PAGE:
Please talk to your school board. I would, I would say go there and and try to understand, get a few minutes and just ask what is your, what is your cybersecurity posture. Try it. Try and make sure that your local district is doing what they can to push this conversation forward.
It still lots of good questions coming in, we've got some, we've got time for more questions so keep getting your questions in on the livestream session Q and A channel on matrix, a member of the audience asks, am I correct to understand that disturbingly vulnerabilities underfunding inadequate privacy education and infosec is far more prevalent in low income communities and districts.
You know, I would say most districts are, are underfunded in terms of being able to secure themselves from a cybersecurity stance. But yes i would i would i don't have data on that and my presumption would be yes.
What are some of the next steps for you, in your effort to tackle the challenges you shared with us today.
I'm going to be working with my state state leaders I want to I want to talk to them about putting teeth back into phurba. You know if we've got a if we've got a privacy law, that doesn't have any penalties. I'm not, I'm not thinking that that situation is going to improve for us. Once we create the penalties, then we create the motive. Then we create the funding mechanisms then we create the solution.
The. There was some discussion earlier in the channel about the point that the kids. The kids in school, there are still schools and this seems like an antiquated point of view for a school like maybe maybe from my day. As a student, about 100, years ago, but there there are still schools that find that when one of their students comes up to them with reports of some vulnerability that they found the reaction is to punish the child, rather than celebrate them thank them for, and maybe put them to work.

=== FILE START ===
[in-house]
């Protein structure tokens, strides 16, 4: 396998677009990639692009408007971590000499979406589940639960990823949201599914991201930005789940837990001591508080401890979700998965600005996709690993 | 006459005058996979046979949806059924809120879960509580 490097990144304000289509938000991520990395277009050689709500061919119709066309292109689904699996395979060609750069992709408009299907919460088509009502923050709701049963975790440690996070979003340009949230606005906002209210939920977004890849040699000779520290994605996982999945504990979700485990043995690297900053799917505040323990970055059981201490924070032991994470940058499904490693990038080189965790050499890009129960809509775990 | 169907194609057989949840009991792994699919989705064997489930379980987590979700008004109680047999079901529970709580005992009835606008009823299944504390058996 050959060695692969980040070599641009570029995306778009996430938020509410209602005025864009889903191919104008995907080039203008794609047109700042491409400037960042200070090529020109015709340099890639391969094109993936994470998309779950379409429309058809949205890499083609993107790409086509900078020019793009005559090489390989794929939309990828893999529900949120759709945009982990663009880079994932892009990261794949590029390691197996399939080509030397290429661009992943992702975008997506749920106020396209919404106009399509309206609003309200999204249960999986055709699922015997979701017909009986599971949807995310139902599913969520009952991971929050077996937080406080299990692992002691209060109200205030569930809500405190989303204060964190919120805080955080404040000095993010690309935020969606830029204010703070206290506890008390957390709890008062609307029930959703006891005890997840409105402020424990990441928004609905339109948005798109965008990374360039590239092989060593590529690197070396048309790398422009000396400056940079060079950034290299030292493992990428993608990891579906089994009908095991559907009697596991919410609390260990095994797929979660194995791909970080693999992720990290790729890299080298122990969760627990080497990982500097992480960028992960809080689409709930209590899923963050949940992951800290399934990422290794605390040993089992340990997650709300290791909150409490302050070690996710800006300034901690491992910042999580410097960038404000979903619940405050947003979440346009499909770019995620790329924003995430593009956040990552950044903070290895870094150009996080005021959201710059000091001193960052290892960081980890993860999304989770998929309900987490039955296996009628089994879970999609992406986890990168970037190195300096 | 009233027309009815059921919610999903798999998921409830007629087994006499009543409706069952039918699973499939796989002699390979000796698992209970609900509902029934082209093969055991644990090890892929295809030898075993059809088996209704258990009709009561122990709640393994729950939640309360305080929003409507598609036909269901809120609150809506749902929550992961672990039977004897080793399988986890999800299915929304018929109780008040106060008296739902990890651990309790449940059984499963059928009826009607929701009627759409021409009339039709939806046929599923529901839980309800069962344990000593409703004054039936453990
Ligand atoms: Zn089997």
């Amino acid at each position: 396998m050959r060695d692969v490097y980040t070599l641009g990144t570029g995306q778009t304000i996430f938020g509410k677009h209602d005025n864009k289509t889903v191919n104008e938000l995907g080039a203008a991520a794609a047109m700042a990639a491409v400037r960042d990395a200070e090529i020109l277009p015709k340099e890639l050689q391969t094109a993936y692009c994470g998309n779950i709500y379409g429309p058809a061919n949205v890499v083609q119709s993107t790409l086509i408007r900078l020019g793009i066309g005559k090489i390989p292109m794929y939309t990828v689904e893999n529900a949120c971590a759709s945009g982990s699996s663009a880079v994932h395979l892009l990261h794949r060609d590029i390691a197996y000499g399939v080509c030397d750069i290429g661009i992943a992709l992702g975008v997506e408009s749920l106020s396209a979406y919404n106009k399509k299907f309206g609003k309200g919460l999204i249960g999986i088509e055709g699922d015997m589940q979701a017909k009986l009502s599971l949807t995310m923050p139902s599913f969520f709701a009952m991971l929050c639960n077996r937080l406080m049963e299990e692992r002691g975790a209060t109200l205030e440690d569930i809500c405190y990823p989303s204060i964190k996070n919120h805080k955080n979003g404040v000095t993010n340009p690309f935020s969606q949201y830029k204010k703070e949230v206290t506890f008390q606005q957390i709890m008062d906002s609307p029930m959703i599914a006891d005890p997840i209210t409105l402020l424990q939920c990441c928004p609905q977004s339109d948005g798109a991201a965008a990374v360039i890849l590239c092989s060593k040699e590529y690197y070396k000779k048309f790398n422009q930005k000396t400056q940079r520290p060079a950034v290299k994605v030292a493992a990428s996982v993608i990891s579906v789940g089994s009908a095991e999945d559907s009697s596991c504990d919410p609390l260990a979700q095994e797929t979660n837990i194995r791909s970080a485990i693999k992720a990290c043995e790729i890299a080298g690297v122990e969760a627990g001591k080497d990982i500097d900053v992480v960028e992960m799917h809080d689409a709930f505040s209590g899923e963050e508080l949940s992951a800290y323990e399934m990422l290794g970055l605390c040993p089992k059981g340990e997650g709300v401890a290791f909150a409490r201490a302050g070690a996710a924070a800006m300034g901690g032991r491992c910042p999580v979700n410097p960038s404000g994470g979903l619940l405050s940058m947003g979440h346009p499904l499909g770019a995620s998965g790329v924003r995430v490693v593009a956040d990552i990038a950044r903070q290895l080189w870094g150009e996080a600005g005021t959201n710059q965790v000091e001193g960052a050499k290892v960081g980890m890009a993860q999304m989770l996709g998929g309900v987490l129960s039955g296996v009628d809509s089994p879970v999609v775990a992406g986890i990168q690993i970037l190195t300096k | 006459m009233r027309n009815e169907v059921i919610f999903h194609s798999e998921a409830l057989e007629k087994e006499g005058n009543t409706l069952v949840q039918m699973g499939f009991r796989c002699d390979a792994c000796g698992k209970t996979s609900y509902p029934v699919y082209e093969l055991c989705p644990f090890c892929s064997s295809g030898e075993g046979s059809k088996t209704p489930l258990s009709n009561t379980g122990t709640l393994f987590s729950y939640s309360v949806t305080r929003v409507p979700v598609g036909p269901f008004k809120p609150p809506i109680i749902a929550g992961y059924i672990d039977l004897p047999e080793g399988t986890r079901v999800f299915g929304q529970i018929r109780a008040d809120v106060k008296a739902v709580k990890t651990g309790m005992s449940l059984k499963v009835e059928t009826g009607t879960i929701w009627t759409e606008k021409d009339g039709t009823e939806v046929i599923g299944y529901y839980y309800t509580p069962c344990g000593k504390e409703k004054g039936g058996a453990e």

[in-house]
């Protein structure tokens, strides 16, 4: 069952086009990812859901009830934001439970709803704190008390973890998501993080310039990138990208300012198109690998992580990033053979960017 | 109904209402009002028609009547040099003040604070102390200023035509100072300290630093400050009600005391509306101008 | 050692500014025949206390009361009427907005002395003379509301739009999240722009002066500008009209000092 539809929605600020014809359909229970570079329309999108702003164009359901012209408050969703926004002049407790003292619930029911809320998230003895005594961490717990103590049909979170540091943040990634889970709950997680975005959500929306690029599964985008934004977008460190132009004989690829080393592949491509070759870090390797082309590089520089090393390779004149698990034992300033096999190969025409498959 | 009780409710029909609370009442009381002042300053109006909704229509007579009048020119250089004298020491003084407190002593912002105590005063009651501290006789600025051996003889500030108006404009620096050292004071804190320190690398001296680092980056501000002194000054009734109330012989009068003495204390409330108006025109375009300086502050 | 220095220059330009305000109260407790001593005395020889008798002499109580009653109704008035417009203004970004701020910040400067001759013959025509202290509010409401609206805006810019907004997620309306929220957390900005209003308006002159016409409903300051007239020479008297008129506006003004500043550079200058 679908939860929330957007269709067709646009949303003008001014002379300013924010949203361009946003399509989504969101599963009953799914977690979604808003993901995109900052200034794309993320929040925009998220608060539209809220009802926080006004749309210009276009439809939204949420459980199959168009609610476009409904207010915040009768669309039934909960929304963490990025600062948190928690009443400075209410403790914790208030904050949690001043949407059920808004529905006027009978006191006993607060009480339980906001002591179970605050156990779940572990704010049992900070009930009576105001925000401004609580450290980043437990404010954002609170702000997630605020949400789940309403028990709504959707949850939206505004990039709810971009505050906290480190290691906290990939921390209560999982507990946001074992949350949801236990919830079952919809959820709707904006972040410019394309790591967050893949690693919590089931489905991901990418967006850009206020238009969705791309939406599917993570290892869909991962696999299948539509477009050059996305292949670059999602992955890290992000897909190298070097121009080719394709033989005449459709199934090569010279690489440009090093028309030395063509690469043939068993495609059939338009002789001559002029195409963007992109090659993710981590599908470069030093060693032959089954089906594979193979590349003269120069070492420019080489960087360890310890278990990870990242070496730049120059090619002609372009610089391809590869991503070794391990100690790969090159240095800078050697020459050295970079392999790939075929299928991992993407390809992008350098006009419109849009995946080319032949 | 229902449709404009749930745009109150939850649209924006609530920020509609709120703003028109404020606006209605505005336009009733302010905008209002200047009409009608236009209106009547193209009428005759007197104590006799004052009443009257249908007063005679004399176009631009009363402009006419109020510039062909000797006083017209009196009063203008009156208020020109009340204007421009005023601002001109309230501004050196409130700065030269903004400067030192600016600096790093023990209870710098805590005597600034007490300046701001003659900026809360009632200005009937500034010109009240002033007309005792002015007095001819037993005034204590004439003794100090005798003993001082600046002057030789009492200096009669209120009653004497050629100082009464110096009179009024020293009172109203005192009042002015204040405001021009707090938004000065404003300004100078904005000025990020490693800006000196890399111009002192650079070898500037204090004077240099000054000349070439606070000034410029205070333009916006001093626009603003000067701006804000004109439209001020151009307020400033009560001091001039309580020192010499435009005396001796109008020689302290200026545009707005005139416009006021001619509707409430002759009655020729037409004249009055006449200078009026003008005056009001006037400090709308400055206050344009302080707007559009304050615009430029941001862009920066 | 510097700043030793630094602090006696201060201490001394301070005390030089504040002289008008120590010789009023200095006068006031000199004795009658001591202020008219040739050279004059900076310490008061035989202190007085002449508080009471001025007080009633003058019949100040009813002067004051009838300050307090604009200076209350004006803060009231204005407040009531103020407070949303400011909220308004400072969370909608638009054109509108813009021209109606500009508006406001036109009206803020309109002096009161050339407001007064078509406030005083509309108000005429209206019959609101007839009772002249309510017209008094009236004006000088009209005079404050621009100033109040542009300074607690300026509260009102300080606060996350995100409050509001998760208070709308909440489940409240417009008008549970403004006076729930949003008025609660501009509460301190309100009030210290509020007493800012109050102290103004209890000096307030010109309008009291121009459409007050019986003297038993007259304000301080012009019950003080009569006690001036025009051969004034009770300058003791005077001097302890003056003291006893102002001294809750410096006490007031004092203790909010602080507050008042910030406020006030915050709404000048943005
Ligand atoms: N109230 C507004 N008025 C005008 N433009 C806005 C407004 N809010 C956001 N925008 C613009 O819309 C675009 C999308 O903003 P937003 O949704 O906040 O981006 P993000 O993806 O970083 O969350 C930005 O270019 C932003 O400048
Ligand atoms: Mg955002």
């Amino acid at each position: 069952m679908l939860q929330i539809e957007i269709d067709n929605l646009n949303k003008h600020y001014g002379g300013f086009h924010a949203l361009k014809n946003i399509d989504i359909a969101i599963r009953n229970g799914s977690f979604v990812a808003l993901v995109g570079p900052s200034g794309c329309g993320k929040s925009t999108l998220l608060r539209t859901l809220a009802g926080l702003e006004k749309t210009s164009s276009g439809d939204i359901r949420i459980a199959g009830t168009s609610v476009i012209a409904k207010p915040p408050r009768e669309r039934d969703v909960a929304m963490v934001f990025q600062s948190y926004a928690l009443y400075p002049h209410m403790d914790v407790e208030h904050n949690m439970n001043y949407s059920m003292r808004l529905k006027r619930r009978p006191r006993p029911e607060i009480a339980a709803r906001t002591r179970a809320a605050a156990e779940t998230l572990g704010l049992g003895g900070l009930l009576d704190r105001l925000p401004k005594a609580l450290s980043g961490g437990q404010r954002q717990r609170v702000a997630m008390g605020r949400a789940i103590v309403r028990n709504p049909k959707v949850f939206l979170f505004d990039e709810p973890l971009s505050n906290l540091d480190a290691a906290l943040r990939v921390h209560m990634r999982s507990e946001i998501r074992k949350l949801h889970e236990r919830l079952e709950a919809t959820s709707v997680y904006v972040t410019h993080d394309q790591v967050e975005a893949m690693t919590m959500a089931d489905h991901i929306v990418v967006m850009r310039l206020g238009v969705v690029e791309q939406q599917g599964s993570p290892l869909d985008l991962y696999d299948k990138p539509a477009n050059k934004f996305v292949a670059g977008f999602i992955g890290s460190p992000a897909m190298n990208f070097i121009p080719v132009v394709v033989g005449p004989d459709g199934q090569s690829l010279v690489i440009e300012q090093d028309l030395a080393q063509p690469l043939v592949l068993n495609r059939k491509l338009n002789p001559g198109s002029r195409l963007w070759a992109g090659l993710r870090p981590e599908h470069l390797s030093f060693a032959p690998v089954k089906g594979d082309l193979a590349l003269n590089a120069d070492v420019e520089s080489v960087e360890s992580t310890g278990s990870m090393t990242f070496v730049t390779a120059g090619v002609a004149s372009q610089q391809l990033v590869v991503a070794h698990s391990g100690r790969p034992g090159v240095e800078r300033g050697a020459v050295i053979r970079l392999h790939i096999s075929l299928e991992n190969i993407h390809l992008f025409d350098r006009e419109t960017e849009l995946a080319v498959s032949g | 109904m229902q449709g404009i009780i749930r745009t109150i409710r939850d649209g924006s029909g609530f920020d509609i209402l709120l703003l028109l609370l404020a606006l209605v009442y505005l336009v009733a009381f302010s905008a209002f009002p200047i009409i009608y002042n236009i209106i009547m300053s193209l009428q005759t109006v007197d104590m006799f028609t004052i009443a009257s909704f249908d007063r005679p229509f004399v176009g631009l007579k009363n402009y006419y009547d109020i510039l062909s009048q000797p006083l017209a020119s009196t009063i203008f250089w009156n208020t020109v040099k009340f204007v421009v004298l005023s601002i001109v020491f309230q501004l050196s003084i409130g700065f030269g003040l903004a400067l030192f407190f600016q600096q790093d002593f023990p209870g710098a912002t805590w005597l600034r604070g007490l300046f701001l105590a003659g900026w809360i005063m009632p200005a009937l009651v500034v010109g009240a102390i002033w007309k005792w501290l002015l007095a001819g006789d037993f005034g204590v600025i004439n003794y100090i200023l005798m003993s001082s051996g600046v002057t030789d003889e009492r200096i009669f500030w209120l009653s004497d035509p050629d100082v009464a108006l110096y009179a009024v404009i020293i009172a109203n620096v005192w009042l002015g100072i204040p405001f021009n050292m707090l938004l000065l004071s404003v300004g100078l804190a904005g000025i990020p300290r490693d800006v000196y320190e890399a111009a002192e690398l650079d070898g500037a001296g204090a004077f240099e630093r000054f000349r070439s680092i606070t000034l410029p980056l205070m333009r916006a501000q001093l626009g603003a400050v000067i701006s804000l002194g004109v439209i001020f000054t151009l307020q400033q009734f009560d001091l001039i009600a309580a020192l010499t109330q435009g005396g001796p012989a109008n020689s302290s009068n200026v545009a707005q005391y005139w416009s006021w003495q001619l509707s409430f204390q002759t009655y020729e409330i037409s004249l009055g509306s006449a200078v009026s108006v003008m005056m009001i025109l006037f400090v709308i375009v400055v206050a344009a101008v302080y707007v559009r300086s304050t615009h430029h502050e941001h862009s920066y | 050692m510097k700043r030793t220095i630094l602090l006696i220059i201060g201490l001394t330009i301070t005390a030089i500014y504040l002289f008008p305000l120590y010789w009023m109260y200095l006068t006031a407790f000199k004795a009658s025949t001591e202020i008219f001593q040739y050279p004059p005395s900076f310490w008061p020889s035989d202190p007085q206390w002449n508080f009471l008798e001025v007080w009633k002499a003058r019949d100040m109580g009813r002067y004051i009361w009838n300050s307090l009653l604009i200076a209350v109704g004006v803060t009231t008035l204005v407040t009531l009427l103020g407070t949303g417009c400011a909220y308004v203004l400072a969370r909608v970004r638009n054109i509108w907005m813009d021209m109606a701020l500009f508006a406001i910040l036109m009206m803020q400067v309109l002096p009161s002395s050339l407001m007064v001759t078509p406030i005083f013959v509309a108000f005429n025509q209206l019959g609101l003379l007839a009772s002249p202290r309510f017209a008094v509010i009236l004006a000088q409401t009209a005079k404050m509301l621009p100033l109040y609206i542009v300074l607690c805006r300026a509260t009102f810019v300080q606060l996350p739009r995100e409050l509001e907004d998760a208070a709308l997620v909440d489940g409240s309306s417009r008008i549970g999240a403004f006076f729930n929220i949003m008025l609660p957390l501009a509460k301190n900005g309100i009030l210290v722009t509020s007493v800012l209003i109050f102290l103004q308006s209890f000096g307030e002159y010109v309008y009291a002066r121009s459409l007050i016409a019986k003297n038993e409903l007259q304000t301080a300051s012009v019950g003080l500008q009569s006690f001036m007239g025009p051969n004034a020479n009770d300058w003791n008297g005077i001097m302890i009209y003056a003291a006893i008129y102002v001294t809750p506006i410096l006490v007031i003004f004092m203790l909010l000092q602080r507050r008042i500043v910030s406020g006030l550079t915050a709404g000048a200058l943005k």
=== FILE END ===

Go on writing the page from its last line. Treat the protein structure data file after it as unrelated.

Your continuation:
You know, one, one thing I would recommend is not just approaching the school, but also being cognizant of the vendor that they found the vulnerability and yeah if it's the school's network fat, you know, approach the school but if you're talking about vulnerability with the student information system, contact the vendor, the vendor is going to be far more receptive to that and maybe even contact the school back and say, by the way, you know your students such and such pointed this out and we're really grateful for it.
Another question came in from the audience what types of anonymous suggestion, have you seen that were effective to report problems to school higher ups.
No, it's, it's as simple as the, the suggestion box. You know, something, something that gives somebody the ability to report anonymously and say, Look, somebody needs to take a look at that lead in the water report somebody needs to take a look at you know the fact that the roof is caving in in the back, classrooms at, you know, high school x. Those are the kinds of things that people raise the alarm bells about over and over again. And they, they get they get silence not because they're told Hey, be quiet, they get silence because it's just not changing there, the funding, isn't there to resolve the problem, but you know like I mentioned, that's how that's how problems become scandals, it's, it's not that anybody set out to not solve it. It's because we just didn't think it could be solved. So, getting the attention of an elected official getting them getting them on notice Hey, this is a problem, what are you going to do about it. At least it gets that decision made as an official level